Publication Abstract Display
Type: Published Manuscript
Title: HIV-associated deficits in action (verb) generation may reflect astrocytosis.
Authors: Woods S, Iudicello J, Dawson M, Weber E, Grant I, Letendre S, and the HNRC Group
Year: 2010
Publication: Journal of Clinical and Experimental Neuropsychology
Volume: 32 Issue: 5 Pages: 522-527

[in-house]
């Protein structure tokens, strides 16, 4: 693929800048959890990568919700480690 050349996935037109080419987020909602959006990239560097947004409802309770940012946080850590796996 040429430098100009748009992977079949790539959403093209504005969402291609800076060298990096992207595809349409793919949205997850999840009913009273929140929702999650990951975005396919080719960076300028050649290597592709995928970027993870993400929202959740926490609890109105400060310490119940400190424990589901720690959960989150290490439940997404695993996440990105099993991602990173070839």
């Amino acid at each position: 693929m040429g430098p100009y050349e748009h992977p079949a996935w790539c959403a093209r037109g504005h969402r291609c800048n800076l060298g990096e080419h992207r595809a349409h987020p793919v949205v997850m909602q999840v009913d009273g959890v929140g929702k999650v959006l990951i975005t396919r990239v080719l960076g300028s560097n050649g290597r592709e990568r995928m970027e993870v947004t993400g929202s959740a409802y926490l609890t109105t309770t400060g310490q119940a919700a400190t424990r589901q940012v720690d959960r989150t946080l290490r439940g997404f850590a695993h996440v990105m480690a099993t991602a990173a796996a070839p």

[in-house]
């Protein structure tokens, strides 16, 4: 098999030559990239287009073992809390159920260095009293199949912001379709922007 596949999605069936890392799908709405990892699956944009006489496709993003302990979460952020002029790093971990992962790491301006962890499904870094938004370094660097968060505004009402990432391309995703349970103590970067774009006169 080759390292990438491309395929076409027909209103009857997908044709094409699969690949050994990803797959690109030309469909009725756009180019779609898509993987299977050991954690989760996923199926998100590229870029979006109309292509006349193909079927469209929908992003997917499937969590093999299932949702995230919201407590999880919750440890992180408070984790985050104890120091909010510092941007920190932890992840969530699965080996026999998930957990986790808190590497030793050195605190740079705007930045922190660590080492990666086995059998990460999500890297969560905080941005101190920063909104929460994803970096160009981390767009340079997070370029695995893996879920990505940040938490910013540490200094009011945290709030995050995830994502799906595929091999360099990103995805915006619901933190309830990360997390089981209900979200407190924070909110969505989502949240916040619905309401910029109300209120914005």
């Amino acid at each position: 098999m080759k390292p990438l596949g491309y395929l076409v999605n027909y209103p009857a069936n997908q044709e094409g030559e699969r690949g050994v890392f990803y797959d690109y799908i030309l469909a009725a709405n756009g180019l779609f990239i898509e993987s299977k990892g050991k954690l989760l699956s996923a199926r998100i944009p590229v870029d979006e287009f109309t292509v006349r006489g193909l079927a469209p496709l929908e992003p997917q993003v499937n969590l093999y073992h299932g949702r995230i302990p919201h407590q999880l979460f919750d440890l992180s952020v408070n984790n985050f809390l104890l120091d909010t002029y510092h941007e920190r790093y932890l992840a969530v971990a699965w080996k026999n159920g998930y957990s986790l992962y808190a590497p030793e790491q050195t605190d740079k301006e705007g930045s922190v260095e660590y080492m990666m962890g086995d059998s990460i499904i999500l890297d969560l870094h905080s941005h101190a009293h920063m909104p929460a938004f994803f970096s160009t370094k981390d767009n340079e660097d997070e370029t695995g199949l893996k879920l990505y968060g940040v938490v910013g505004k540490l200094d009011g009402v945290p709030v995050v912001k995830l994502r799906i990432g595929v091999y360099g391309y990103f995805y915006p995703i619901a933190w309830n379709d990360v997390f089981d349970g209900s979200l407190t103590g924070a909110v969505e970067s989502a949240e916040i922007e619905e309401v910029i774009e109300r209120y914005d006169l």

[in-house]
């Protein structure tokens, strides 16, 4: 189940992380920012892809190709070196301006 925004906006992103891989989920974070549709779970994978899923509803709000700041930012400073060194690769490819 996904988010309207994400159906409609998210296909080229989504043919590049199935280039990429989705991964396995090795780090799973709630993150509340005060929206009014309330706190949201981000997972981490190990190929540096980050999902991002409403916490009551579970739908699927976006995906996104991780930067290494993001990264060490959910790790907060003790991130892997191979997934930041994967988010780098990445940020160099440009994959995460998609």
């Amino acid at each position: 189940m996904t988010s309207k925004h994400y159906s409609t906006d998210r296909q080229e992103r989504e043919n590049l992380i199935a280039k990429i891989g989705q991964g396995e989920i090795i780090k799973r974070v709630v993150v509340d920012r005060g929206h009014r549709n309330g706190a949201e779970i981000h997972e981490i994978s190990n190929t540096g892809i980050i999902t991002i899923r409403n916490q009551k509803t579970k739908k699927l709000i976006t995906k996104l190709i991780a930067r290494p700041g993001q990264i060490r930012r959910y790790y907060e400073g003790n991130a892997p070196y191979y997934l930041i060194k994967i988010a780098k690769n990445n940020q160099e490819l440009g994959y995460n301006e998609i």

Abstract:Commensurate with the hypothesized neural dissociation between verb and noun generation, research in HIV infection shows that, relative to noun fluency, action (verb) fluency is disproportionately impaired, more strongly related to executive dysfunction, and more sensitive to declines in everyday functioning. However, whether the neurobiological correlates of HIV-associated deficits in verb and noun generation are separable have not heretofore been investigated. The present study examined the biomarker correlates of action and noun fluency in 74 participants with HIV infection. Biomarkers of viral burden, neuroaxonal damage, macrophage activation, neuroprotection, inflammation, and astrocytosis were measured in plasma and cerebrospinal fluid (CSF). Deficits in action, but not noun generation, were significantly associated with higher CSF levels of S100beta, a marker of astrocyte activation, even after controlling for antiretroviral therapy, current immune compromise, and general cognitive impairment. Concurrent validity for the frontal systems hypothesis of verb generation was provided by post hoc analyses demonstrating that S100beta was also associated with measures of executive functions, but not semantic memory or psychomotor speed. Overall, these findings suggest that HIV-associated impairment in action fluency, and executive dysfunction more generally, may reflect astrocytosis (i.e., elevated S100beta). Complementing the literature in HIV and other clinical populations with frontal systems involvement, these data also support the possible neurobiological dissociation of noun and verb generation.

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